Google's Niantic Labs recently launched the Field Trip App for Android. The company described it as "your guide to the cool, hidden, and unique things in the world around you."
Here's a refresher:
Basically, it shows you stuff that it thinks you'll be interested in when you're near something that fits the bill. The Atlantic ran a pretty interesting piece about it last week, talking with John Hanke, the former Google Maps chief, who now runs Niantic Labs inside of Google.
Now, the "Niantic Project" has appeared as some kind of mysterious attention-getter. Googlers like John Mueller are sharing this Google+ post:
Something is very wrong.
The world is changing... maybe it already did, and we just didn't notice.
Every day I receive more pieces of the puzzle, small and chaotic bits of data that seem to crystallizing into... something bigger, something more.
Help me discover and share the truth. I don't know what's at stake yet, but my spine is beginning to tingle with the possibilities.
What is this "Niantic Project"?
If you go to the site, you'll find this video:
Here's what the voice in the video says if you don't feel like watching it:
"There's more to the world than we can truly see. You sensed it, but you cannot tell. Something is very wrong. Strange occurrences, visions affecting us. Are we being watched? I'm a truthseeker with many questions. The most important is : What is the Niantic Project?"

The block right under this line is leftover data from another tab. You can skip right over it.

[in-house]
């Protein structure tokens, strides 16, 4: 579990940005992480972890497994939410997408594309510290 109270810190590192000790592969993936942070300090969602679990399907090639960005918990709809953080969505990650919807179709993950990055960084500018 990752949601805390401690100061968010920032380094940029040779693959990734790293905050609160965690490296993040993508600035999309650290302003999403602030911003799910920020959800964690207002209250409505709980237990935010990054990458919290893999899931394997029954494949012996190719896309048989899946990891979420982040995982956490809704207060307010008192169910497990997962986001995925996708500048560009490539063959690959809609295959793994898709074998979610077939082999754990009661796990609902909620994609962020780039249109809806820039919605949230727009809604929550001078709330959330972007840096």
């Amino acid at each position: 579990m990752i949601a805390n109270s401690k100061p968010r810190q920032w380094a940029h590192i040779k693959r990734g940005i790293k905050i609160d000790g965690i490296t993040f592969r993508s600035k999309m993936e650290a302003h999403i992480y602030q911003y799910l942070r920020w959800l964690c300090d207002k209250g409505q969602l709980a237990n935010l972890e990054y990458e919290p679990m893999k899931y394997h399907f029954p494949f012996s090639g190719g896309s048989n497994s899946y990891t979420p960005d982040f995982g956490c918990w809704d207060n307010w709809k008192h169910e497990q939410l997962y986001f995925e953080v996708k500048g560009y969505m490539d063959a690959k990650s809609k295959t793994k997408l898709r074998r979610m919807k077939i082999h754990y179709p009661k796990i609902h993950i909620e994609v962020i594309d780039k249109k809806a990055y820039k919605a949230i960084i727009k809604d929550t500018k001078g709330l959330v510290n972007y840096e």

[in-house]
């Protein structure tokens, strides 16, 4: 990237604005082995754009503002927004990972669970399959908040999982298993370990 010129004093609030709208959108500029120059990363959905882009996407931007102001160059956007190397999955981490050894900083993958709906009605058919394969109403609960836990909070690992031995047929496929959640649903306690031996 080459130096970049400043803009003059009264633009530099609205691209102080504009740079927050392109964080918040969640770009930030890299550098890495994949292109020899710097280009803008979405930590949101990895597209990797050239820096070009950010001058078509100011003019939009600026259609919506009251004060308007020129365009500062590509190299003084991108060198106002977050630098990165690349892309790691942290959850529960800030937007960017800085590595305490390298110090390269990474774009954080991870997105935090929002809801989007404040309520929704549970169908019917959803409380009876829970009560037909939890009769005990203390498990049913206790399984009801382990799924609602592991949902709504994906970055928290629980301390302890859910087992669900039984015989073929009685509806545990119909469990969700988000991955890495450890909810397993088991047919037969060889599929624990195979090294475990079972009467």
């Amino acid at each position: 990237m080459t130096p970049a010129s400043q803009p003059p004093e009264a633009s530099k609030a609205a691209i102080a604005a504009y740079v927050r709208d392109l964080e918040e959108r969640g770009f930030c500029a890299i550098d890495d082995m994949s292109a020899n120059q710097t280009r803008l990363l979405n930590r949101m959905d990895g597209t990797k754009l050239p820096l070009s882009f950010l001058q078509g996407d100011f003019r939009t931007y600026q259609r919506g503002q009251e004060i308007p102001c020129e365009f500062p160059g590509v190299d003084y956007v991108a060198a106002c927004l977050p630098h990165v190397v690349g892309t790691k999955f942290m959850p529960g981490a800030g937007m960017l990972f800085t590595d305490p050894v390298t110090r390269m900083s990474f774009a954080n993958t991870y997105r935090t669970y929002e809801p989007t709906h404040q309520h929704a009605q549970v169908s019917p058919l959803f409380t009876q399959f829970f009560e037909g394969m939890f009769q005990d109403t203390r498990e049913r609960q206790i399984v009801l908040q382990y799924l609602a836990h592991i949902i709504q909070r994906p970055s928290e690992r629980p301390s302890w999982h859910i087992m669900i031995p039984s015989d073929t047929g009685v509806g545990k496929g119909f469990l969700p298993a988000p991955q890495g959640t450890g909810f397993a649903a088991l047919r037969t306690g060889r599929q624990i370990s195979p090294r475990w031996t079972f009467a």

You'll also find this video of a guy getting a "glitchy phone" from an online auction, which makes his phone show something when he points it at statues.
The site has a "word of the day":
And an XM Study:
In the comments of the Google+ post, one person asks if the project is Glass related. Hanke did mention Glass in the Atlantic interview, but the phone video suggests it's more of a software-related thing (which could mean phones and Glass).
"You've got things like Google Glass coming," Hanke said in the article. "And one of the things with Field Trip was, if you had [Google Glass], what would it be good for? Part of the inspiration behind Field Trip was that we'd like to have that Terminator or Iron Man-style annotation in front of you, but what would you annotate?"
Another person in the Google+ comments suggests that the Niantic Project could be just a viral marketing campaign for Field Trip, which is certainly a possibility. Either way, it's almost definitely augmented reality-related.
Here's the Niantic Project Twitter timeline in realtime, featuring tweets dating back to July: